In order to file a Minnesota workers’ comp claim, it is extremely important for an injured worker to follow all Minnesota workers’ compensation requirements under Minnesota law.
The following are the necessary steps in an MN workers’ comp claim process:
- Report your workplace injury to your employer as soon as possible, but within 14 days from the date of your injury;
- File a workers’ compensation claim within 30 days from the date of your injury;
- Employer must file a First Report of Injury Form and provide the employee with a copy;
- Insurer must file a report with the Minnesota Department of Labor & Industry, or MDLI, within 10 days from the date it receives the report from the employer;
- The insurance company has 14 days to investigate the employee’s claim and to determine whether the employee is eligible for benefits; and
- Employee is informed about the outcome of the claim.
If an employee’s Minnesota workers’ compensation benefits claim is denied, the employee may be eligible to appeal the denial of benefits. If the claim is accepted, there may be a waiting period before the employee can begin obtaining benefits. Typically, when an employee has lost time from work, there will be a waiting period before benefits start.
Seeking Medical Treatment for Your Minnesota Workplace Injuries
In Minnesota, an injured employee who is covered by workers’ comp is permitted to choose their own healthcare provider for treating or managing a work-related injury.
However, there are some circumstances in which an employer can require an employee to see a particular doctor, including in the following situations:
- As part of a managed care plan;
- When an employer is part of a collective bargaining agreement; and/or
- When an employee requires prescription or nonprescription medications, the employer can require the employee to obtain the medicine from a pharmacy within 15 miles of where the employee lives.
Appealing a Workers’ Compensation Claim Denial in Minnesota
An experienced MN workers’ comp attorney can help if your claim was denied.
In some cases, a minor error resulted in the denial. In other situations, you may need to move forward with a dispute resolution process.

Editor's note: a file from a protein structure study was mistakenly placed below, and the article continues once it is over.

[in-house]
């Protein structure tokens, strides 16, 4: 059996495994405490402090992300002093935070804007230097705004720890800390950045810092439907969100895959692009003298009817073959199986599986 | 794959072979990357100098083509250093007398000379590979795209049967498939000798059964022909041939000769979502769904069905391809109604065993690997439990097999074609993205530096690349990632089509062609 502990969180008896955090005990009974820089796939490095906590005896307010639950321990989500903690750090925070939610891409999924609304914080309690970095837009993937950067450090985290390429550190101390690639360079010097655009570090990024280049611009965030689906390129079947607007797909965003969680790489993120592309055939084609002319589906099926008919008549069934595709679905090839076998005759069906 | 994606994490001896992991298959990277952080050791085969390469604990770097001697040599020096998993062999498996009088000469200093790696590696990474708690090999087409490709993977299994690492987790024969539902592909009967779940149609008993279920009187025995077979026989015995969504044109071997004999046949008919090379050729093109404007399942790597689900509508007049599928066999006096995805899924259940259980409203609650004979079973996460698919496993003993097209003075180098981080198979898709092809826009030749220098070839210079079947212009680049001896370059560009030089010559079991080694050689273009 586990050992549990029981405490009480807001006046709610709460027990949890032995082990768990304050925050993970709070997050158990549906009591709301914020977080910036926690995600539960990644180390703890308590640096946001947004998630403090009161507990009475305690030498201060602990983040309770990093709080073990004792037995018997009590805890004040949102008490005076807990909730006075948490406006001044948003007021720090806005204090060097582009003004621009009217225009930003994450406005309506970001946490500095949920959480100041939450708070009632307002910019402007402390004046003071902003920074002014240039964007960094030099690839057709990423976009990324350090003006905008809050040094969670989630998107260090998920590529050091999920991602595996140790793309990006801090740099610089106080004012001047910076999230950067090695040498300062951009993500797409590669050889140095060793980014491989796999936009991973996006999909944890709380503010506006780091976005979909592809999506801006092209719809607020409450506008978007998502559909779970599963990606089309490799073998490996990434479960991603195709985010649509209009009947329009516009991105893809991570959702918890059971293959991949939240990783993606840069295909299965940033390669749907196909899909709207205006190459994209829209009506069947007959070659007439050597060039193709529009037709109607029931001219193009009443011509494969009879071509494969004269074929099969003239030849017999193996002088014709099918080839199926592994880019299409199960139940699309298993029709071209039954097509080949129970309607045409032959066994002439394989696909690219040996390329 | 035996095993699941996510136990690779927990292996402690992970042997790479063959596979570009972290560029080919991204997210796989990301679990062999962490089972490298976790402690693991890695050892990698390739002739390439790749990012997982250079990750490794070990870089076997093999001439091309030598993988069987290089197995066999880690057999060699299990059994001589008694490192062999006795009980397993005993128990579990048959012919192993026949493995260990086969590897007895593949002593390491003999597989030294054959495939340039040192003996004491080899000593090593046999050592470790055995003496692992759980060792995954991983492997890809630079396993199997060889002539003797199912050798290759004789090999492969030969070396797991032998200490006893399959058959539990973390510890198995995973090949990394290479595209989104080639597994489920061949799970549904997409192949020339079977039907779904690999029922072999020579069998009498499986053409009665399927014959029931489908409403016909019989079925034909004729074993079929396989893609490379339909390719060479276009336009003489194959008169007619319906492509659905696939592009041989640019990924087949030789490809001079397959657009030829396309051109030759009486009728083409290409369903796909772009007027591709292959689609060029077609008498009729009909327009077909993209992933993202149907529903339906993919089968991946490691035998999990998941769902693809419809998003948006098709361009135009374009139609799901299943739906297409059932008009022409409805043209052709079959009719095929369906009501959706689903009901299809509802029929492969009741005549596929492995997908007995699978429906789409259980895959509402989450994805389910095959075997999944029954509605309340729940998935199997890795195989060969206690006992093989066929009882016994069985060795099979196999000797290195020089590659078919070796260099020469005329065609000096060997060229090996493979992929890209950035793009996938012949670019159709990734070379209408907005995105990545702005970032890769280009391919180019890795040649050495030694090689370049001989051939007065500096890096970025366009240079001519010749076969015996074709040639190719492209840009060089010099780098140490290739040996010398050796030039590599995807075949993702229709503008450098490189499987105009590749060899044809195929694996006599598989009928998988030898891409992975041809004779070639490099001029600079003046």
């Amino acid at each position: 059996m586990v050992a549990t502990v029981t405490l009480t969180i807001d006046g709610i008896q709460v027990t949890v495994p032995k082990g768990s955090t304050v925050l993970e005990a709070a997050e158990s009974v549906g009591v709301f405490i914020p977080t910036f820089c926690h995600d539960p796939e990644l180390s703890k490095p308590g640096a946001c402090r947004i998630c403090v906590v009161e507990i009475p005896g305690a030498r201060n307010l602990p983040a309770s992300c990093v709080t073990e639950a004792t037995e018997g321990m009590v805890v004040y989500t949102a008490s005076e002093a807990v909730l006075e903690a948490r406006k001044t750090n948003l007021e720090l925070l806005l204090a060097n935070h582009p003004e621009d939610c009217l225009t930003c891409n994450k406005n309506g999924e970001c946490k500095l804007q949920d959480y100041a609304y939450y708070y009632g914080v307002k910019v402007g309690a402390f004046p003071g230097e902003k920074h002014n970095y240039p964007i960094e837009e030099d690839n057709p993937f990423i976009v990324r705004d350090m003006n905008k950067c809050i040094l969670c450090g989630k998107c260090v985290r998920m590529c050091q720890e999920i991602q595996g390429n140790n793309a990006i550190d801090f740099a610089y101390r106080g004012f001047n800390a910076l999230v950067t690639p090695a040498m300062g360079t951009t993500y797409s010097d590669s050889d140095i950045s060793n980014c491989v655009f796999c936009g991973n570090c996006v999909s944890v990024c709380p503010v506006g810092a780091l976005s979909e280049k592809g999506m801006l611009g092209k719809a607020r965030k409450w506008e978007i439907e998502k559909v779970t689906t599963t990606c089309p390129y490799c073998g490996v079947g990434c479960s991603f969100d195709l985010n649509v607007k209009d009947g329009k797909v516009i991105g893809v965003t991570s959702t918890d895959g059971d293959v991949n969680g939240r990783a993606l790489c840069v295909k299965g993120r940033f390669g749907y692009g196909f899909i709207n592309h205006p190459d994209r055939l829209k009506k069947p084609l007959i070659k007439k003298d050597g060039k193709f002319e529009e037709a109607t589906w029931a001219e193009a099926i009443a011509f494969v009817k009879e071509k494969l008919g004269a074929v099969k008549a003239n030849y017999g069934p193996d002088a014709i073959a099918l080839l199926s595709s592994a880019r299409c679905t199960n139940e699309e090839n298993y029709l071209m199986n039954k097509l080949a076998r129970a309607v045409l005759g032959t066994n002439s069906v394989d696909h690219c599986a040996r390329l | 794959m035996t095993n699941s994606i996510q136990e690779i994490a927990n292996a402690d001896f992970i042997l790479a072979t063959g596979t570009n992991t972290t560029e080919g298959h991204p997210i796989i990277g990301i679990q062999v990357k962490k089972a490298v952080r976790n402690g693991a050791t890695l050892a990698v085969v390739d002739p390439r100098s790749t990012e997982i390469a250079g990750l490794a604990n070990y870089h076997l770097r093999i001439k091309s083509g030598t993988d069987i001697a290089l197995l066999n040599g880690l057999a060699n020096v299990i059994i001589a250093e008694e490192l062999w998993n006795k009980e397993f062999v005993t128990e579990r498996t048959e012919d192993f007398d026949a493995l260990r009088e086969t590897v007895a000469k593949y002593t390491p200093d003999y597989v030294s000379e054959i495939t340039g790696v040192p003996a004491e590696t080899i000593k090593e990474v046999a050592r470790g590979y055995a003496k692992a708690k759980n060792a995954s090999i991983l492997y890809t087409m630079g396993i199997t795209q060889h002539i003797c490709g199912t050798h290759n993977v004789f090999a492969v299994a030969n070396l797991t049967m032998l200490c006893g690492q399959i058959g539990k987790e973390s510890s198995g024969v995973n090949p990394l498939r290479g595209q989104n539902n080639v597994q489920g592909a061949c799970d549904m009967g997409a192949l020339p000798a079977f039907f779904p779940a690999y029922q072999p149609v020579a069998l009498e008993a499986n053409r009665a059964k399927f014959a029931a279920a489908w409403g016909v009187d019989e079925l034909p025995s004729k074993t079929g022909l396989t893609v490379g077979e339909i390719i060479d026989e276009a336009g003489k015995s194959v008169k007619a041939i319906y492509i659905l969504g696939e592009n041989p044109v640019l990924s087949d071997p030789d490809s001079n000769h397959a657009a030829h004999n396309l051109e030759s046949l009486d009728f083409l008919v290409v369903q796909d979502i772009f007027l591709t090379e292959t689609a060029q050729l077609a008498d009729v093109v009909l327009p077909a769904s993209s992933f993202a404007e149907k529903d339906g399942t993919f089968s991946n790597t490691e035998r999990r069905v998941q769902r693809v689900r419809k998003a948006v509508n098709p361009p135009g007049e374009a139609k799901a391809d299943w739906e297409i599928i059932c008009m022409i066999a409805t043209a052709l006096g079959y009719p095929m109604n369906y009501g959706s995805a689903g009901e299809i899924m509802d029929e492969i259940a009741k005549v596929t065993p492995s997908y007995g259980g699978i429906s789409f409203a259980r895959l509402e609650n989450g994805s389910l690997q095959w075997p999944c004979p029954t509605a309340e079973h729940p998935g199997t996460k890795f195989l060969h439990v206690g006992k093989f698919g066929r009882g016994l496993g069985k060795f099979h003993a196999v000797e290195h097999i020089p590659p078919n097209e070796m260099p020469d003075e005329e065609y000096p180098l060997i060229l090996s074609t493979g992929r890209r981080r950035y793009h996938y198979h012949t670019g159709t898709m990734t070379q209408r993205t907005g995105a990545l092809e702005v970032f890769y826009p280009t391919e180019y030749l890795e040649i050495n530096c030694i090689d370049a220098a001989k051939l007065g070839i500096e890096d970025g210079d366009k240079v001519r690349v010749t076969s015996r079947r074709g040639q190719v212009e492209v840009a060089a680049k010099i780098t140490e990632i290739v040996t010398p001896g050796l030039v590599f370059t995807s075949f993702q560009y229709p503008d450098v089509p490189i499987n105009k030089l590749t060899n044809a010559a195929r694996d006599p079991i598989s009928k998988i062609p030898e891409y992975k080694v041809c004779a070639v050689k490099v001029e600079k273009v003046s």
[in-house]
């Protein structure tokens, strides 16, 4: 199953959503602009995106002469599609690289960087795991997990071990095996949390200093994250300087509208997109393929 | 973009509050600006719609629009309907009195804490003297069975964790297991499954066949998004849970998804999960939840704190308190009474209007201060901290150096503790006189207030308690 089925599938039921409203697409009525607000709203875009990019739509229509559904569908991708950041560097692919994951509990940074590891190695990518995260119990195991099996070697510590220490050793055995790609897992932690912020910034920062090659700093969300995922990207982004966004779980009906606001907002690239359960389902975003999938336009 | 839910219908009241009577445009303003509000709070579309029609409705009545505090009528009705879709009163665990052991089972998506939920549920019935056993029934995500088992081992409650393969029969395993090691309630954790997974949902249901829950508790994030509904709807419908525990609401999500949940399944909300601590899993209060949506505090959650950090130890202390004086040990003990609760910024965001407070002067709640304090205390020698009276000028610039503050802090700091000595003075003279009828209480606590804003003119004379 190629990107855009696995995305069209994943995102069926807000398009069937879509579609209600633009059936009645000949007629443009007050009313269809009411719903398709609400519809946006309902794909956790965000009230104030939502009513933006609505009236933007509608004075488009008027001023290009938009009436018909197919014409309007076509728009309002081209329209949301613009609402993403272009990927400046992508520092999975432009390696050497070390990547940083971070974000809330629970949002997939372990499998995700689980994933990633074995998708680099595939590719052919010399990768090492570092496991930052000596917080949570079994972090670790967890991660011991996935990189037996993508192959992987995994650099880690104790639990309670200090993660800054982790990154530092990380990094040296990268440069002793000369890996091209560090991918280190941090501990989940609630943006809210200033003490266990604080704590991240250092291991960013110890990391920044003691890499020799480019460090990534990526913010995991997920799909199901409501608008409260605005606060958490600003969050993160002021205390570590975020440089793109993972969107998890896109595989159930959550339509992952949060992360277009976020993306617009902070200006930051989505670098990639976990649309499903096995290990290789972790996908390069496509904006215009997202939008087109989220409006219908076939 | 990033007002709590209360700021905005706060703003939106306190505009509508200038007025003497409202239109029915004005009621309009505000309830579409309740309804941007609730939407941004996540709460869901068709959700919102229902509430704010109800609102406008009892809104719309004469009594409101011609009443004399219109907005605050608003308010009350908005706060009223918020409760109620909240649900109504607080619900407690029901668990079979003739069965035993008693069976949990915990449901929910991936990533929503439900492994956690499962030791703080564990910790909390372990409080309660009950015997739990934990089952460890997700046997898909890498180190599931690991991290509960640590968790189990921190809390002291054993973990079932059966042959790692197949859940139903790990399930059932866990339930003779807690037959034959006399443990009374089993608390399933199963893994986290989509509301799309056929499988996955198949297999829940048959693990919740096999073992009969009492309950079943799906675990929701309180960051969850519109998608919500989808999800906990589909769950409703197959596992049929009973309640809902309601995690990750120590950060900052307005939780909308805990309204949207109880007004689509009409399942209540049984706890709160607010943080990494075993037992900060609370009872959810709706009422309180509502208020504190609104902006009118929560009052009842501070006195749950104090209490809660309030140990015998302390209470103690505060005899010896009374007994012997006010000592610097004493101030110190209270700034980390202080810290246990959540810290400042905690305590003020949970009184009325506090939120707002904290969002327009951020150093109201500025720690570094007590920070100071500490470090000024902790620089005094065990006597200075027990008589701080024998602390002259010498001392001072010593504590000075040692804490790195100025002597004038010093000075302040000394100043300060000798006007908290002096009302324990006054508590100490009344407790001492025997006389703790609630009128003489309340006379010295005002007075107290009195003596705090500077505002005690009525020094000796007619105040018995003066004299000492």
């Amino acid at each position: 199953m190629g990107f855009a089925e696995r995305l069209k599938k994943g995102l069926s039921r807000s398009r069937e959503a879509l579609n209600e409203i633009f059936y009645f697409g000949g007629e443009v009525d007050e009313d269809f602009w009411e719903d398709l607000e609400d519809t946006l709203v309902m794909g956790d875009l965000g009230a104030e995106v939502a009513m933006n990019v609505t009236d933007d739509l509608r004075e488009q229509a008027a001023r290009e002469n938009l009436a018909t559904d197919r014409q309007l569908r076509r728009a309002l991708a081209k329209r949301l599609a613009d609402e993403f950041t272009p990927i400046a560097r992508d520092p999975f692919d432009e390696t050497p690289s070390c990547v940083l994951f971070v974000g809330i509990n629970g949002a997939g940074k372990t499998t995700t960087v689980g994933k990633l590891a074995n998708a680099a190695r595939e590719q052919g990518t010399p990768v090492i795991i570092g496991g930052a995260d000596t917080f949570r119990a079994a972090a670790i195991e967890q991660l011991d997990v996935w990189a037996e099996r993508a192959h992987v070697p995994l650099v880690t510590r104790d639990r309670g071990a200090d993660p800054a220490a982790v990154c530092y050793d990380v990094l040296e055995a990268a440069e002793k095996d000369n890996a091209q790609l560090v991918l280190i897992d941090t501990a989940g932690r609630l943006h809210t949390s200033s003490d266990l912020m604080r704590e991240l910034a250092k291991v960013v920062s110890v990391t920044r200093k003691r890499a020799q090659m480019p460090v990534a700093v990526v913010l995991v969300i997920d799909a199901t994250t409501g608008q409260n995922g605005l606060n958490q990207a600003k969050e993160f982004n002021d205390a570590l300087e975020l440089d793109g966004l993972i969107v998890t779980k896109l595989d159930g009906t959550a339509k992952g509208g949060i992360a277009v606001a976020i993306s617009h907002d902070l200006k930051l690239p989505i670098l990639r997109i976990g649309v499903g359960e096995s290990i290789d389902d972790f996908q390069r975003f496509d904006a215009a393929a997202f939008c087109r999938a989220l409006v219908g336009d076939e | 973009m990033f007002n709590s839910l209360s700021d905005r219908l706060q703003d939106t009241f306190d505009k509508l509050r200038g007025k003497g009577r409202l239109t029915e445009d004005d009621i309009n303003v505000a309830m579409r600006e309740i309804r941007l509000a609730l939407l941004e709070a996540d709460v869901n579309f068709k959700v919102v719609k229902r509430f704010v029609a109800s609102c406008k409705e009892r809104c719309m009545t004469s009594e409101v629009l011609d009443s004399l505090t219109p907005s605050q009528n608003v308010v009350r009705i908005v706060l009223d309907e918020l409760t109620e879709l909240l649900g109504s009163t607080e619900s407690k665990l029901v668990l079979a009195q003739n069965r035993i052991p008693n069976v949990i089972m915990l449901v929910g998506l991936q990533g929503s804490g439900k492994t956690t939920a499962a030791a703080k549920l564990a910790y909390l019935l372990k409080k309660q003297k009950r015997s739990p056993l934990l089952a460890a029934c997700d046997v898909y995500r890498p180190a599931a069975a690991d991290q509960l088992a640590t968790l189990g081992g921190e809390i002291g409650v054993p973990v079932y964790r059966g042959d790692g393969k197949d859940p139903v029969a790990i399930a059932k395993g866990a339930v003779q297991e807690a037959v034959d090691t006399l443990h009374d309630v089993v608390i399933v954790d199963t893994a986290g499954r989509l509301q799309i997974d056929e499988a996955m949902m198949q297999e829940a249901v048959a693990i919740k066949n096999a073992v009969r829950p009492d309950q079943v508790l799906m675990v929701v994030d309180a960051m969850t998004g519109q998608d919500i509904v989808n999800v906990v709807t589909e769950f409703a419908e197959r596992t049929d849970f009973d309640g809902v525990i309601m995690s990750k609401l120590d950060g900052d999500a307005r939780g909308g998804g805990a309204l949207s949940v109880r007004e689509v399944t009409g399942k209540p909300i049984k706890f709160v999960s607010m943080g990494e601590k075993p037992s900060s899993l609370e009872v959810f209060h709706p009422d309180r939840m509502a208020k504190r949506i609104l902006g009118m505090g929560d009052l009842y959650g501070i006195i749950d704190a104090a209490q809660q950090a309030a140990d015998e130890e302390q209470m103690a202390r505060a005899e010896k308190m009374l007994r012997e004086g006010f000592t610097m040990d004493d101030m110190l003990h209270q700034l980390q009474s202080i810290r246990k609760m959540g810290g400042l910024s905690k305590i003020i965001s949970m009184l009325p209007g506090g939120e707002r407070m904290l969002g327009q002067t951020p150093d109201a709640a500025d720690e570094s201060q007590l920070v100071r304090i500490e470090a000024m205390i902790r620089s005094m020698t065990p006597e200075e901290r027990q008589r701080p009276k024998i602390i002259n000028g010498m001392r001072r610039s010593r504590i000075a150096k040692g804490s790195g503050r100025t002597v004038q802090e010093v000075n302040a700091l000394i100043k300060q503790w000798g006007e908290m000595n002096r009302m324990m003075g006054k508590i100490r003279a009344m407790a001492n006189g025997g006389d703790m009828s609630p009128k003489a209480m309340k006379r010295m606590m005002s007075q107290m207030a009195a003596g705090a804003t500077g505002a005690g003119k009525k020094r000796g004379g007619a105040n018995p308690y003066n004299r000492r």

If you need to file a formal appeal through the MDLI, you will have three years from the date of your workplace injury to do so. Your case will be heard by an administrative law judge who handles workers’ compensation cases.
Contact a Minnesota Workers’ Compensation Lawyer Today
If you have questions about filing a workers’ compensation claim in Minnesota, or if you need help handling an appeal after receiving a notice of denied benefits, one of the dedicated Minnesota workers’ compensation attorneys at our firm can begin working on your case with you today.
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Josh has been representing injured workers for over 10 years. Josh was born and raised in Fargo, North Dakota, and attended the University of Minnesota-Duluth where he earned a Bachelor of Arts Degree in Criminology. Mr. Stokka alson received his law degree from the Hamline University School of Law. During law school, Josh clerked at a Minnesota law firm specializing in personal injury and workers’ compensation. Prior to practicing in the area of workers’ compensation, Josh clerked for a judge in the 7th Judicial District in Minnesota. This valuable experience gave him insight into how judges think, do their jobs behind the scene, and how to frame a case in order to obtain a favorable result. Now, he focuses 100% of his practice on defending injured workers in Minnesota.